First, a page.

61.58 ha (152.16 acres)

Grid reference:


A gem of ancient woodland in England’s least-wooded county, Aversley Wood is a Site of Special Scientific Interest (SSSI) which boasts breathtaking views, plentiful birdlife and a wealth of wild flowers. Visit in spring to enjoy one of the best bluebell displays in Cambridgeshire.


  • Parking nearby
  • Public access
  • Autumn colour
  • Spring flowers
  • Broadleaved woodland

How to get to Aversley Wood

Aversley Wood covers 61.6 hectares (152.2 acres) and lies on a prominent flat-topped ridge on the western edge of the Cambridgeshire fens, close to the village of Sawtry and the A1.

Archers Wood, also owned by the Trust, is 0.5km (0.3 miles) south of the wood.

From the A1 northbound, exit at Junction 15 onto Old North Road. Follow Old North Road, taking the second exit at the first roundabout and the second exit at the second roundabout onto St Andrew’s Way, which crosses over the motorway. At the next roundabout, take the first exit to Fen Lane, then at the following roundabout take the third exit and continue along Green End Road before turning left into St Judith’s Lane.

From the south, leave the A1 at Junction 15. At the roundabout, take the second exit and continue along Green End Road before turning left into St Judith’s Lane.

Once you’ve entered St Judith’s Lane, you will reach a small car park on the left hand side next to the village playing field. From the car park follow the public footpath up the hill and past the allotment gardens. Keep going uphill until you reach the entrance to the wood.

The nearest train stations are Peterborough, 18km (11 miles) from the wood, or Huntingdon, 19km (12 miles) from the wood.

Visit National Rail for more information.

The closest bus stop is on Green End Road in Sawtry. The 46 service from Sawtry to Peterborough stops here.

Visit Traveline for more information.

Facilities and access

The wood is a 20-minute walk along a grassy path from the St Judith’s Lane car park in Sawtry.

The site has a path network of over 5.5km (3.5 miles), which includes routes in the wood and along a public footpath adjoining the southern boundary. Paths are unsurfaced and can become very muddy and slippery during periods of heavy rain or during the winter months.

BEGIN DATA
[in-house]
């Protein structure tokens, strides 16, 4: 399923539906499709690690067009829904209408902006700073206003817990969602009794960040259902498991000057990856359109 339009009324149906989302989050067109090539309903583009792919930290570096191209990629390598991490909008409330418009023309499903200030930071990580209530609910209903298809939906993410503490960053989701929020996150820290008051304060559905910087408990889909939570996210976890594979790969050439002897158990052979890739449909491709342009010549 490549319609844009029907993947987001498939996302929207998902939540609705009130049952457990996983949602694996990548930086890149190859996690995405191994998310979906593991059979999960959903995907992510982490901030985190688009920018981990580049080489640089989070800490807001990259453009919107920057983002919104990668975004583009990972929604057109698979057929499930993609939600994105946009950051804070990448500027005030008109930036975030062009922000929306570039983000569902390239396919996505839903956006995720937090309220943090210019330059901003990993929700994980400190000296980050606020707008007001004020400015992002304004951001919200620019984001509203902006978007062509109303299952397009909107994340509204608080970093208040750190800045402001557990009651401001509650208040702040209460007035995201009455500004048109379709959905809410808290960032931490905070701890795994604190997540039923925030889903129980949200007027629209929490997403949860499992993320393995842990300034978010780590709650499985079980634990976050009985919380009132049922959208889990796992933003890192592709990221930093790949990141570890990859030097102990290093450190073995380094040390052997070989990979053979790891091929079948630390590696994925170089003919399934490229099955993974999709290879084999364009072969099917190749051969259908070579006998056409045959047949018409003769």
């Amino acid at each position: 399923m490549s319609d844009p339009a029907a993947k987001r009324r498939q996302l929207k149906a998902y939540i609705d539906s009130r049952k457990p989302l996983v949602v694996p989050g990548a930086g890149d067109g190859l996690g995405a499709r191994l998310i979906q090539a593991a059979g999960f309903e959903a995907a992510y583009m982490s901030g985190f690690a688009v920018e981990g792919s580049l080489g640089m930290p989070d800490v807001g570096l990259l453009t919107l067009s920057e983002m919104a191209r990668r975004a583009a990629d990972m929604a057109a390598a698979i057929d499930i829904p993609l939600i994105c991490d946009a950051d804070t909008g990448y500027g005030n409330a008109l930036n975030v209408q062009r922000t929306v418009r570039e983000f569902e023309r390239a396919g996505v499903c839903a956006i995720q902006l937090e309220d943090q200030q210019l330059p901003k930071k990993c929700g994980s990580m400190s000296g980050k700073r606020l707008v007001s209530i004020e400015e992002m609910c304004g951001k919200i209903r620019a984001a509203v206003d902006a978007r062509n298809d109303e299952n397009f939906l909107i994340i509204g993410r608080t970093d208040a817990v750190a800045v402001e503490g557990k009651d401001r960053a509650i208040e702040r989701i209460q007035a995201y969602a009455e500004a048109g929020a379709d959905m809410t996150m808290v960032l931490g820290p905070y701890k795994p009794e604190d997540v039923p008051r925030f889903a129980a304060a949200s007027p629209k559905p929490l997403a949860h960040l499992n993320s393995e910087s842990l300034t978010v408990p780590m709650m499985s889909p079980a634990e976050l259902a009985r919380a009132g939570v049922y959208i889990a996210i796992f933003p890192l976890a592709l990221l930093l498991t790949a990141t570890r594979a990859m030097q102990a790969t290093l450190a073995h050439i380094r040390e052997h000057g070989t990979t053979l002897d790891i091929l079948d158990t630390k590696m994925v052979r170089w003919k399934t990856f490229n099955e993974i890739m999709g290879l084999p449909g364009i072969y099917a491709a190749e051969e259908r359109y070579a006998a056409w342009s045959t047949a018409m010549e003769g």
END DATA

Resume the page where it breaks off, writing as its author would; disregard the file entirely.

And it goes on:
Slopes can be steep in places.

There is a car park available at St Judith’s Lane in Sawtry, with space for around 10 cars.

There are no public toilets near the woods. Customers of the pubs nearby can use their facilities.

Wildlife and habitats


With over 37 bird species, at least 12 butterfly species and a colony of great crested newts, Aversley Wood is brilliant for wildlife lovers.

Look out for:

Trees, plants and fungi

Considered to be the best bluebell wood in Cambridgeshire, Aversley Wood is a great place to experience the springtime display. Look out for the restored pond with water plants, lush ground flora, ancient trees and variety of cap and bracket fungi. Over 130 plant species have been recorded here.

Look out for:


This Site of Special Scientific Interest is ancient broadleaved woodland, featuring many mature and ancient trees.


We acquired the site in 1979. It was designated a Site of Special Scientific Interest in 1983 due to its ancient woodland status.

About Aversley Wood


Much of Aversley Wood is ancient, having been woodland since before the middle ages, and some areas since the last Ice Age. It was once part of a 27km (17-mile) woodland belt and is mentioned in the Domesday Book. The wood is partially surrounded by a woodbank, believed to be a medieval boundary.

Historical features

Around 20 hectares (50 acres) of the southern section of the wood lie on a well-defined ridge and furrow landscape, created by a method of medieval ploughing. The ridges vary in size, from 6-11 metres wide and 130-300 metres long and are rarely visible in Cambridgeshire.

The fields are thought to date from around 1350 and are likely to have been abandoned when the Black Death reduced the population.

The present wood boundary dates from 1768, and most of the path system from 1887. There is some evidence of shallow mineral workings in the south-west corner. This is next to the ancient trackway, the Bullock Road, which was a major route until the 18th century.

The pond, formed by damming, is thought to date from the late Victorian period and was restored in 2006.

Early purple orchid with blurred background

A lasting legacy

This wood is just one of many to have been protected by gifts in wills, securing it for generations to come. Your legacy gift could also make a real difference to woods, trees and wildlife.

Learn what your gift could mean

Things to do at Aversley Wood


Aversley Wood Management Plan

PDF  (308 KB)